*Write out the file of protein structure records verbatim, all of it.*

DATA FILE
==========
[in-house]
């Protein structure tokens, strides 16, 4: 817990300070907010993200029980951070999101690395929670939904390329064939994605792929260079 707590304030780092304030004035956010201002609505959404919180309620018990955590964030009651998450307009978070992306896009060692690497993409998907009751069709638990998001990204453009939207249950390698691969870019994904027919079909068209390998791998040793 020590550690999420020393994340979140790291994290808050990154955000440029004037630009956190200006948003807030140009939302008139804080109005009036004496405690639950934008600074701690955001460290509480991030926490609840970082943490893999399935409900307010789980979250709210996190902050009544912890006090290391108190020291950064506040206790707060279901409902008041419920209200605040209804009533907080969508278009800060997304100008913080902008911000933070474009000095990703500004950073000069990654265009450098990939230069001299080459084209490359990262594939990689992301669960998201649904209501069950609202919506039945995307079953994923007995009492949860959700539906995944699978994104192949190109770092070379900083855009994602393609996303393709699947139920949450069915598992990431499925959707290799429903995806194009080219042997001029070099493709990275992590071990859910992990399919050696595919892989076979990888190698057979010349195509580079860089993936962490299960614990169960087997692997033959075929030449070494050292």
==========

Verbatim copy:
[in-house]
């Protein structure tokens, strides 16, 4: 817990300070907010993200029980951070999101690395929670939904390329064939994605792929260079 707590304030780092304030004035956010201002609505959404919180309620018990955590964030009651998450307009978070992306896009060692690497993409998907009751069709638990998001990204453009939207249950390698691969870019994904027919079909068209390998791998040793 020590550690999420020393994340979140790291994290808050990154955000440029004037630009956190200006948003807030140009939302008139804080109005009036004496405690639950934008600074701690955001460290509480991030926490609840970082943490893999399935409900307010789980979250709210996190902050009544912890006090290391108190020291950064506040206790707060279901409902008041419920209200605040209804009533907080969508278009800060997304100008913080902008911000933070474009000095990703500004950073000069990654265009450098990939230069001299080459084209490359990262594939990689992301669960998201649904209501069950609202919506039945995307079953994923007995009492949860959700539906995944699978994104192949190109770092070379900083855009994602393609996303393709699947139920949450069915598992990431499925959707290799429903995806194009080219042997001029070099493709990275992590071990859910992990399919050696595919892989076979990888190698057979010349195509580079860089993936962490299960614990169960087997692997033959075929030449070494050292």